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Howdy. We've moved from Cayce, but St. Elizabeth of South Rose Hill or Lizette de Waccamaw de Sud just don't do it for me.

Wednesday, May 24, 2006

Latin Teacher Job Opening

A belated, final entry in last week's bad education/bad writing trilogy, part1 & part 2.

I caught the end of an interview last week with a local high school teacher who was saying, on-camera, that he thought that slavery had been a good thing for blacks, and that black students were generally inferior in mental capacities.

No Confederate battle flag in the background, but there might as well have been.

This guy, a PhD, teaches (OK, taught) Latin at the High School closest to our house. The issue first arose in a discussion of slavery in ancient Rome (germane to the class) which the teacher then turned to a discussion of differences between John C. Calhoun and Andrew Jackson over states' rights (perhaps more germane to history class--big topic in SC.) The teacher is then reported to have made comments that slavery may have benefited those enslaved. (If germane, should/could have been presented as "some folks believe this, others believer that, how would you react?")

But folks who spend their time defending the glorious Lost Cause don't tend to do balanced presentations of opinions (my opinion, with which you may disagree.)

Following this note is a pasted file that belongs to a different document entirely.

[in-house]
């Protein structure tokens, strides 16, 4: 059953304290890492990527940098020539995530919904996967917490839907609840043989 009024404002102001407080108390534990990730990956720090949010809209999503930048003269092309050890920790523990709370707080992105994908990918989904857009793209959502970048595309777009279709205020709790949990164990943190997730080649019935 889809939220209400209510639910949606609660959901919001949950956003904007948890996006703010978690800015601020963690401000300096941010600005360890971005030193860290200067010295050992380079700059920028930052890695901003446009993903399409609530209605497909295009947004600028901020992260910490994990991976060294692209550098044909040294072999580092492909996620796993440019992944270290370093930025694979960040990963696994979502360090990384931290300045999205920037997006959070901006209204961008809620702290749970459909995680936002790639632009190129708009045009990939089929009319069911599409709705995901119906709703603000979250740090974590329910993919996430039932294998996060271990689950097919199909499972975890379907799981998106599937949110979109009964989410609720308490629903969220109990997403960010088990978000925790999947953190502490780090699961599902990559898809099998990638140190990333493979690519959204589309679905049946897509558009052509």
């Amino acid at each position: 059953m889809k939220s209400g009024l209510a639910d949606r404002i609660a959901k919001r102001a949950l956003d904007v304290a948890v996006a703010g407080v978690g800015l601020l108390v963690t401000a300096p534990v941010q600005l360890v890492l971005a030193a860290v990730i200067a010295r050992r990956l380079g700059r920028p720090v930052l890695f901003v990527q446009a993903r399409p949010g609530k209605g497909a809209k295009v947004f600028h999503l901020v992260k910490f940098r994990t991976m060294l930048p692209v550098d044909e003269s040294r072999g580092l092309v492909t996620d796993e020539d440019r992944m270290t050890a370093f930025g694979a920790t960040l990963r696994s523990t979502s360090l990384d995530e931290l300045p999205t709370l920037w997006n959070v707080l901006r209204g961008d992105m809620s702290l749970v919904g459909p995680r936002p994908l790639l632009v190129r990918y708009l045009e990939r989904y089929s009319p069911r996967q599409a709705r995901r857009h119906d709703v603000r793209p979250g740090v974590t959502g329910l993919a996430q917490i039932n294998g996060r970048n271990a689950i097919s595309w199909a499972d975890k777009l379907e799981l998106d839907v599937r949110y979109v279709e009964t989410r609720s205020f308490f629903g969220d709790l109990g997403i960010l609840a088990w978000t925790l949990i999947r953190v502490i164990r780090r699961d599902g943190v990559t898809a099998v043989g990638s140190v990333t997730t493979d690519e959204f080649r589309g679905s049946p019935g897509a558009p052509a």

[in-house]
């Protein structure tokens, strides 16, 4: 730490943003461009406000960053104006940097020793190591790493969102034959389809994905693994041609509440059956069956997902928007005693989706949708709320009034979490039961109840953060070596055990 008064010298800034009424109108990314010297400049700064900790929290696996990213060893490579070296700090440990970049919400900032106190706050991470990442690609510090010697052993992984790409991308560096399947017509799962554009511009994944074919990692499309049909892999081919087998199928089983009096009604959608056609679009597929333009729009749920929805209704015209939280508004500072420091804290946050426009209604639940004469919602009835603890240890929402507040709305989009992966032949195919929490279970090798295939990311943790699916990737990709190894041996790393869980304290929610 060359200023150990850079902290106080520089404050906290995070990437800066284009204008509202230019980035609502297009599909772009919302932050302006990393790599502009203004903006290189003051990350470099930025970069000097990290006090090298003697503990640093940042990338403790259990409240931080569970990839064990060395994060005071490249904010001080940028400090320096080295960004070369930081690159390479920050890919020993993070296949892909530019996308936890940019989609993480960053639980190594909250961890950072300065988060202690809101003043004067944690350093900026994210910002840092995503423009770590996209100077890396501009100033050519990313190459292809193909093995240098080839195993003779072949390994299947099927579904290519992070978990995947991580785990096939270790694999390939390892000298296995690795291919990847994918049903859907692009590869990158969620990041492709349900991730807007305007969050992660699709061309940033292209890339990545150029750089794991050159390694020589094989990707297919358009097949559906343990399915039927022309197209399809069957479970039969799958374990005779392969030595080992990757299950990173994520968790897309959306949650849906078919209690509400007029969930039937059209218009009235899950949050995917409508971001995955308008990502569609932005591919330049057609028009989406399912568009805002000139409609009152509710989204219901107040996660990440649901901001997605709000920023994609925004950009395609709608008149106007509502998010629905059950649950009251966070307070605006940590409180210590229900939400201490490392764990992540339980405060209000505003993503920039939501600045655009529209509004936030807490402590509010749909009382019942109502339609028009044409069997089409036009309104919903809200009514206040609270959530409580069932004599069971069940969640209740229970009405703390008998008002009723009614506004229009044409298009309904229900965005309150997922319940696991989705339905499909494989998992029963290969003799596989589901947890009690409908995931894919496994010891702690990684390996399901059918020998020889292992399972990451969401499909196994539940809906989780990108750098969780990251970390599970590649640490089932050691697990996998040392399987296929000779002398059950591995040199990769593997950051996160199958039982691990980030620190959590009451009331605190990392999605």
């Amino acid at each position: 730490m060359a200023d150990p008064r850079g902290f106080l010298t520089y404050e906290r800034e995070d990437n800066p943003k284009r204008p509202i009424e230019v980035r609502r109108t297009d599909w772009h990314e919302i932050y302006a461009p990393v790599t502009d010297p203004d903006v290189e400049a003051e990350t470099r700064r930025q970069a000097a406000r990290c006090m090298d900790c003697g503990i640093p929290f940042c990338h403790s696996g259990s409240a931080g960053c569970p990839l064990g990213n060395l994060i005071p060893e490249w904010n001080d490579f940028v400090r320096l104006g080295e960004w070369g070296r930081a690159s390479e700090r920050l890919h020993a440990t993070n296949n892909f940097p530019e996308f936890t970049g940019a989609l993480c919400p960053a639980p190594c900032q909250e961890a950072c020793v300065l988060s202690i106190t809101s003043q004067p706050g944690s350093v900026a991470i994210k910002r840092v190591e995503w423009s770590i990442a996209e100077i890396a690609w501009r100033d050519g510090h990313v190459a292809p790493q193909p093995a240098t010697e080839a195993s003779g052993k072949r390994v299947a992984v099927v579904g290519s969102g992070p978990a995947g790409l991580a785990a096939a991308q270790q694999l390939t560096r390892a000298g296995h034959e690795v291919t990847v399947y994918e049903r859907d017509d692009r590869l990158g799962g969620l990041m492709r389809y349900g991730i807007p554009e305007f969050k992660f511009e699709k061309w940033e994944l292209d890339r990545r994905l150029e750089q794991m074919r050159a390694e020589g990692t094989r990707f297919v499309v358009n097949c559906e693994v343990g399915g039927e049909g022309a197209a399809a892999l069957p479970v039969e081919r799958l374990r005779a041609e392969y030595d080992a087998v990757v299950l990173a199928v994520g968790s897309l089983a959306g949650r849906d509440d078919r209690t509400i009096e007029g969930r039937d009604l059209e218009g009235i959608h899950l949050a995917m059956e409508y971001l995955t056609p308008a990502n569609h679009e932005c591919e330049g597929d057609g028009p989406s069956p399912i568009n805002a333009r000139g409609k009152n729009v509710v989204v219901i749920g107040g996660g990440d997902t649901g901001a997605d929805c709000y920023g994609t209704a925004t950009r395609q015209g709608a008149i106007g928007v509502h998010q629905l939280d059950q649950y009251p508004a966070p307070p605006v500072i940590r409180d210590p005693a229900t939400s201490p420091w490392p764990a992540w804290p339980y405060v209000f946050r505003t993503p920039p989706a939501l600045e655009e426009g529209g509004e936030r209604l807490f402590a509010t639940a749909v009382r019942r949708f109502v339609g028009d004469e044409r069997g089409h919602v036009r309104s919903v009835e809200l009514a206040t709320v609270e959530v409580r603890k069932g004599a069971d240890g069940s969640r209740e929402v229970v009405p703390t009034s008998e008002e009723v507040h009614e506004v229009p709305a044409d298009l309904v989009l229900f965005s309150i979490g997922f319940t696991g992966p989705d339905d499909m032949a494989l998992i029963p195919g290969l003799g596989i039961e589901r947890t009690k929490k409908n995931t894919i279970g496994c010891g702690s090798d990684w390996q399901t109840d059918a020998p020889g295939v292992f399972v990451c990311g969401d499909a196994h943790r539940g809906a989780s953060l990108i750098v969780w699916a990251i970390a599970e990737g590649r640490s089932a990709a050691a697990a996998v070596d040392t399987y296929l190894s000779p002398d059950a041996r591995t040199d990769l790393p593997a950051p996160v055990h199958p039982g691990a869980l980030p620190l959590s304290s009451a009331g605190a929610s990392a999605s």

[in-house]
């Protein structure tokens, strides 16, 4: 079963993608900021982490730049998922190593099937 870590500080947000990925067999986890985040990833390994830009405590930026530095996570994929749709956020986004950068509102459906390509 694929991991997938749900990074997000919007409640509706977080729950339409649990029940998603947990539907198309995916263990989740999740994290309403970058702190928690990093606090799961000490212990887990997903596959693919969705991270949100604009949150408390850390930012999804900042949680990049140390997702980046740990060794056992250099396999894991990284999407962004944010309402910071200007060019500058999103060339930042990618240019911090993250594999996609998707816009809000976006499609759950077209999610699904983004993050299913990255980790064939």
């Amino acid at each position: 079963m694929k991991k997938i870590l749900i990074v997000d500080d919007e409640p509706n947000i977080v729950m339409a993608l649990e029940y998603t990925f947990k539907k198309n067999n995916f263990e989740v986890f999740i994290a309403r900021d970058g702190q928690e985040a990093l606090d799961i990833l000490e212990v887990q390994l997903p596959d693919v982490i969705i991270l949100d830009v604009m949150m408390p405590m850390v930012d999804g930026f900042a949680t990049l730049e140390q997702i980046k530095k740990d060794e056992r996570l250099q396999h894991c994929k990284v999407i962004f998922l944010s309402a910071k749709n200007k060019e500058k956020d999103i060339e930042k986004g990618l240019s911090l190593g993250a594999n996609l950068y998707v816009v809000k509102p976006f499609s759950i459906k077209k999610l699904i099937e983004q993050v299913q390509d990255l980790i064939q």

Back to facts: Here are quotes from an on-camera interview with our local CBS affiliate: (if video link doesn't work, see the story here.)

That truth, at least according to McCuen, is that black people are inferior to whites.

"Intellectually, yes they are," said McCuen. "This has been confirmed over and over, and this is a generalization. Again, there are some blacks who are more intelligent than individual whites. But as a rule, that is true. I-Q tests prove it over, and over and over."
Don't get me started on statistics. I am not convinced that IQ tests yield a result that identifies who is and is not intelligent. They identify people who do well on what the tests measure. They identify people who use their minds in the ways most highly valued by the designers of the tests--but these modes are not the sine qua non of intelligences. Additionally, IQ scores do not identify inferiority anymore than they define superiority.

More from the story, which the station reported got >200K hits and comments, esp. after Drudge picked it up.
News19's J.R. Berry asked McCuen, "Do you think slavery in America was a good thing? "Yes," said McCuen. "In America there was a rational assessment saying listen, if we give these people freedom right as they are and you have to go back to see how they were, you can't assume they were like us.

J.R. asked, "How were they?" "They were coming out of the jungles," said McCuen. "They had been enslaving each other for centuries in Africa, and in terms of being used to rule of law, they knew none of that."
I'll skip further analysis---you can Google "American Renaissance" and "McCuen" and read more that this guy wrote "From Occupied South Carolina." Lots of folks are suggesting that the school should have done a bit of Googling before hiring this guy three years ago."

Late update from when I first drafted this blog--the school has located a new Latin teacher.

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